In my last post, I wrote about the many times the word “all” appears in the Scriptures – nearly 6,000. The term offers great encouragement, assurance of God's presence and personal involvement in every circumstance, good and bad, that we confront in this journey called life. But not every use of “all” is as uplifting.
|We need to understand the meaning of "all."|
Romans 3:23 declares, “For all have sinned and fall short of the glory of God.” The same chapter also says, “There is no one righteous, not even one; there is no one who understands, no one who seeks God. All have turned away, they have together become worthless; there is no one who does good, not even one” (Romans 3:10-12). That sounds harsh – and all-encompassing.
Why is this important? All we need to do is watch the evening news, or read a newspaper, for the answer. Of late we’ve heard report after report about prominent individuals – entertainers, politicians, news media celebrities, athletes and others – accused of multiple instances of sexual misconduct. Reactions by employers and their industries have been swift and severe. And sadly, as some observers suggest, this may be merely the tip of a proverbial iceberg of similar accusations yet to come.
Some of these persons reveled in the misdeeds of others; now the weight of guilt has fallen on their own shoulders. How can this be? It’s because, as the Bible asserts without wavering, we all have sinned – and fallen far short of God’s glory and His perfect standards.
These recent episodes focus on one specific form of sin, but they teach a broader lesson. How can such wrongdoing be so pervasive? Why have so many stumbled, people who should have known better?
Sociologists and psychologists might offer different explanations, but I believe the reason is very simple. In our “enlightened,” “progressive,” amoral culture, we’ve rejected the clear warnings of the Scriptures. The ancient book of Job, describing the travails he endured and the debate between himself and his so-called friends, recounts his bold statement, “I made a covenant with my eyes not to look lustfully at a girl” (Job 31:1). He knew even a desiring stare could lead to serious consequences.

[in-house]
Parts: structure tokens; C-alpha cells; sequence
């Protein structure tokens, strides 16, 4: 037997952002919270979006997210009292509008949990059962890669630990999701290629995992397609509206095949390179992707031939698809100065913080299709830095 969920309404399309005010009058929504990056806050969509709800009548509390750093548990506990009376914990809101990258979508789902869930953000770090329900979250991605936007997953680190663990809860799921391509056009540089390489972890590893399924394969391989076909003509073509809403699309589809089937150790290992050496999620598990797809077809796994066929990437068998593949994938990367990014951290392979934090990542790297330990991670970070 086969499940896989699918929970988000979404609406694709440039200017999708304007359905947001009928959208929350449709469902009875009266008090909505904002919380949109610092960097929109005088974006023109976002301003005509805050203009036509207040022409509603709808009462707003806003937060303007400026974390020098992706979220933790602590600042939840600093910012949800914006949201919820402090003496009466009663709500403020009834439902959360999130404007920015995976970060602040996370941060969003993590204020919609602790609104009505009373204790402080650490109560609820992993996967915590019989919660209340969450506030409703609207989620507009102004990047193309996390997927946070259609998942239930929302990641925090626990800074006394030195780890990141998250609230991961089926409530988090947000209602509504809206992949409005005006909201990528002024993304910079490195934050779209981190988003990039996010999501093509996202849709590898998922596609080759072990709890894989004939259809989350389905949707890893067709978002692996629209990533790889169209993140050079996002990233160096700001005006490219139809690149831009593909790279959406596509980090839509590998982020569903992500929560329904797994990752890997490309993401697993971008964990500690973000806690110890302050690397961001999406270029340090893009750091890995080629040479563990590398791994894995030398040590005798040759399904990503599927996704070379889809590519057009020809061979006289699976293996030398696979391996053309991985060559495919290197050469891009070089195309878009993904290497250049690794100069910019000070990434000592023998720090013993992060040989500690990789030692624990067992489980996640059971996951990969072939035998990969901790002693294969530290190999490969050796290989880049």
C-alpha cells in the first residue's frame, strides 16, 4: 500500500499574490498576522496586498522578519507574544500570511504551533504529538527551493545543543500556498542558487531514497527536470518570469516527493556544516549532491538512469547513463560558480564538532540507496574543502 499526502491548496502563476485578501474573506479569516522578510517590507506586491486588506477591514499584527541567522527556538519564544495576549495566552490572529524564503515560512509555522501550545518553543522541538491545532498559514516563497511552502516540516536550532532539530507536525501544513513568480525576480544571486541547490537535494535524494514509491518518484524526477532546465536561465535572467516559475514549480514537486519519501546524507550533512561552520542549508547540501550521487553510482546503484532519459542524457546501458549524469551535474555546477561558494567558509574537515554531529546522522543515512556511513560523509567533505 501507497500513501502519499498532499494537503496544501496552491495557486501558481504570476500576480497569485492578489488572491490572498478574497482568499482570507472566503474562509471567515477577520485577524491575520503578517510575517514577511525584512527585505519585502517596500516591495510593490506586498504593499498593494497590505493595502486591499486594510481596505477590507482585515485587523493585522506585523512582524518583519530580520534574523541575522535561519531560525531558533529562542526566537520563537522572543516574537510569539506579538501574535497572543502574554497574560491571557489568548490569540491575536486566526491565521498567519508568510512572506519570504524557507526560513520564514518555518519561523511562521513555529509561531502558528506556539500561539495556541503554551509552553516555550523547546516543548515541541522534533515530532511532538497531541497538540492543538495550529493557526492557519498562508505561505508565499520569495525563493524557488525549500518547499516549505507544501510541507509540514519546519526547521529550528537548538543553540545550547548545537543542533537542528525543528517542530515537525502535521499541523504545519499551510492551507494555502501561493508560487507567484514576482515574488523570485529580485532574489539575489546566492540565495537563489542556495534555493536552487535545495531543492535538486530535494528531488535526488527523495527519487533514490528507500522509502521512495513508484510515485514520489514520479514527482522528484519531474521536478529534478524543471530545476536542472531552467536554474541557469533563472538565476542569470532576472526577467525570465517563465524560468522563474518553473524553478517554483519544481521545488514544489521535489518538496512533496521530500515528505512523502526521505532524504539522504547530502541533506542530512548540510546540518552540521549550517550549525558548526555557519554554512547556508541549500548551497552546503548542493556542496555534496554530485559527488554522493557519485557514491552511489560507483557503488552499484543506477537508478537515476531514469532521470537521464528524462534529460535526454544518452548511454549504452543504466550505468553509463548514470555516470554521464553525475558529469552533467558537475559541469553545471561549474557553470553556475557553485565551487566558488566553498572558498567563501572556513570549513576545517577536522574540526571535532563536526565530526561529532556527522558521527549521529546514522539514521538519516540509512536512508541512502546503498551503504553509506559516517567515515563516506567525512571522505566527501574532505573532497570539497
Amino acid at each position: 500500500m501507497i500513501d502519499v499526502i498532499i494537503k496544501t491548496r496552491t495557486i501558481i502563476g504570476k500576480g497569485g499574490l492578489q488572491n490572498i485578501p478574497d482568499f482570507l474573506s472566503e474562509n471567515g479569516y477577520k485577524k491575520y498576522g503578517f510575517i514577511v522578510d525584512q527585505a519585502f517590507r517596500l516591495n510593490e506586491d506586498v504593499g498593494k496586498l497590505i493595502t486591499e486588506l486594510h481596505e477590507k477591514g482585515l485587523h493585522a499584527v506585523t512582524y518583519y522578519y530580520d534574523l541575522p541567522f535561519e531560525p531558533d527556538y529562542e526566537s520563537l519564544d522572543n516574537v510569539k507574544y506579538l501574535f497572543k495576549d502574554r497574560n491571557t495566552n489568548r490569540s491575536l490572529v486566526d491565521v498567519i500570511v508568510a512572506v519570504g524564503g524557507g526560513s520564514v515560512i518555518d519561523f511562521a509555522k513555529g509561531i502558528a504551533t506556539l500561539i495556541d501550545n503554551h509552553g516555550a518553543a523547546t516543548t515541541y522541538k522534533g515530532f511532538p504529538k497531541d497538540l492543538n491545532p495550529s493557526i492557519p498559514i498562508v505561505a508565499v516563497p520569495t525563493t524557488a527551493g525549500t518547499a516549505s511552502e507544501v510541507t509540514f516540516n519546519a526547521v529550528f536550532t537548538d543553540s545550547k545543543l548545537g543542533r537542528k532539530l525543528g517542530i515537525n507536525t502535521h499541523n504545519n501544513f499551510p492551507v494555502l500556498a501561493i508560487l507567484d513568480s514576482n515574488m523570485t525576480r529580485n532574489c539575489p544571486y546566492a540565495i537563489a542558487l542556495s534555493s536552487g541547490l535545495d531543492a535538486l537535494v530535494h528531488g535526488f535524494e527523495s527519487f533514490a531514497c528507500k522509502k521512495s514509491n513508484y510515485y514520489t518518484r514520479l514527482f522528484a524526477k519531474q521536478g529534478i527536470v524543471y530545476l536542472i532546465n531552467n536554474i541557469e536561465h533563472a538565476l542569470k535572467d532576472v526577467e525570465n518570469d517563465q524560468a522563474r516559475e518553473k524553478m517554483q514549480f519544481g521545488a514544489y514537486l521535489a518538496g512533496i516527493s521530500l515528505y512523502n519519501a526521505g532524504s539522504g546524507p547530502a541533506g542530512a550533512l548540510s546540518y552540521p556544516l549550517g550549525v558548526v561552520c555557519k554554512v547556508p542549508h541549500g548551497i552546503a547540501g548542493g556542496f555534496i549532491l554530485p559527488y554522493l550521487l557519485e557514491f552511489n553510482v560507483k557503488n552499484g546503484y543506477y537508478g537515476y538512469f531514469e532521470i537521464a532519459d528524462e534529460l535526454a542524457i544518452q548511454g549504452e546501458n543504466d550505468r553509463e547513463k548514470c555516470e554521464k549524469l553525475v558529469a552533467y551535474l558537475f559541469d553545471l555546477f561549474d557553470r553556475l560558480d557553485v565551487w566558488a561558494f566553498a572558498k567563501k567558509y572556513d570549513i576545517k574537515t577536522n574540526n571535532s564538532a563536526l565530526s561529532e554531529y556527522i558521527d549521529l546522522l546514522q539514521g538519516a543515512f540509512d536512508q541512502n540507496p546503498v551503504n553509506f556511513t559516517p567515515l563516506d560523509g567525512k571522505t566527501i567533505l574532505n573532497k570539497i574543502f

In the book of Proverbs, chapters 4-9 speak about the snares of sexual temptation and the devastating results when those temptations are acted upon and turned to sin. Here’s a sampling:
- “Above all else, guard your heart, for it is the wellspring of life” (Proverbs 4:23).
- “For the lips of an adulteress drip honey, and her speech is smoother than oil; but in the end she is bitter as gall, sharp as a double-edged sword” (Proverbs 5:3-4).
- “…a man who commits adultery lacks judgment; whoever does so destroys himself” (Proverbs 6:32).
- “All at once he followed her like an ox going to the slaughter, like a deer stepping into a noose…little knowing it will cost him his life” (Proverbs 7:22-23).
Jesus addressed this in His “sermon on the mount.” He warned, “You have heard that it was said, ‘You shall not commit adultery.’ But I tell you that anyone who looks at a woman lustfully has already committed adultery with her in his heart” (Matthew 5:27-28).
Not everyone is guilty of sexual sin, although a wise man once told me that we all have broken every one of the Ten Commandments in thought, word or deed. But without question, we all fit the description of Romans 3:23. We all have sinned and fallen desperately short of God righteous standard.
What’s to be done about this? It has already been done. Romans 5:8 declares, “But God demonstrates his own love for us in this: While we were still sinners, Christ died for us.” A bit later it also states, “For the wages of sin is death, but the gift of God is eternal life in Christ Jesus our Lord” (Romans 6:23).